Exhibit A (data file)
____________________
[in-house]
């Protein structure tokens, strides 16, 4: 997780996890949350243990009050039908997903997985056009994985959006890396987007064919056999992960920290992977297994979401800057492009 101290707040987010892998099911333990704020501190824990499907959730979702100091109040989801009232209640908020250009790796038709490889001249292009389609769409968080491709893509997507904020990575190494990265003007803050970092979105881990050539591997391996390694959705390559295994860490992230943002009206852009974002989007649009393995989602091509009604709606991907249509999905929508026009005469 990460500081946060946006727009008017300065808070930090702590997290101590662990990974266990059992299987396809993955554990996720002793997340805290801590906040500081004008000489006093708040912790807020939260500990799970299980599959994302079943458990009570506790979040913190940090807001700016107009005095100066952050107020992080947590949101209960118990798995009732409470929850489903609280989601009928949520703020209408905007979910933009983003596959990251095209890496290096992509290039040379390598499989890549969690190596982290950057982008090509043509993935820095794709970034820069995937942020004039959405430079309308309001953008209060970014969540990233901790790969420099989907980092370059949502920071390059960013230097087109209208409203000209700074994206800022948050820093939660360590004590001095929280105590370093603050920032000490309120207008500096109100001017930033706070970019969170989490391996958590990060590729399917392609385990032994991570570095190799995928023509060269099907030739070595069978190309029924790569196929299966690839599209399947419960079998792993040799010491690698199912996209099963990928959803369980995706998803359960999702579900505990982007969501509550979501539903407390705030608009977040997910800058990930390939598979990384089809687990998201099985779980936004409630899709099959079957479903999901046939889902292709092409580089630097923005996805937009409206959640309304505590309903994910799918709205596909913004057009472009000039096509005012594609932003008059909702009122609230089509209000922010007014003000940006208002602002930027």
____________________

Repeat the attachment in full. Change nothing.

[in-house]
């Protein structure tokens, strides 16, 4: 997780996890949350243990009050039908997903997985056009994985959006890396987007064919056999992960920290992977297994979401800057492009 101290707040987010892998099911333990704020501190824990499907959730979702100091109040989801009232209640908020250009790796038709490889001249292009389609769409968080491709893509997507904020990575190494990265003007803050970092979105881990050539591997391996390694959705390559295994860490992230943002009206852009974002989007649009393995989602091509009604709606991907249509999905929508026009005469 990460500081946060946006727009008017300065808070930090702590997290101590662990990974266990059992299987396809993955554990996720002793997340805290801590906040500081004008000489006093708040912790807020939260500990799970299980599959994302079943458990009570506790979040913190940090807001700016107009005095100066952050107020992080947590949101209960118990798995009732409470929850489903609280989601009928949520703020209408905007979910933009983003596959990251095209890496290096992509290039040379390598499989890549969690190596982290950057982008090509043509993935820095794709970034820069995937942020004039959405430079309308309001953008209060970014969540990233901790790969420099989907980092370059949502920071390059960013230097087109209208409203000209700074994206800022948050820093939660360590004590001095929280105590370093603050920032000490309120207008500096109100001017930033706070970019969170989490391996958590990060590729399917392609385990032994991570570095190799995928023509060269099907030739070595069978190309029924790569196929299966690839599209399947419960079998792993040799010491690698199912996209099963990928959803369980995706998803359960999702579900505990982007969501509550979501539903407390705030608009977040997910800058990930390939598979990384089809687990998201099985779980936004409630899709099959079957479903999901046939889902292709092409580089630097923005996805937009409206959640309304505590309903994910799918709205596909913004057009472009000039096509005012594609932003008059909702009122609230089509209000922010007014003000940006208002602002930027």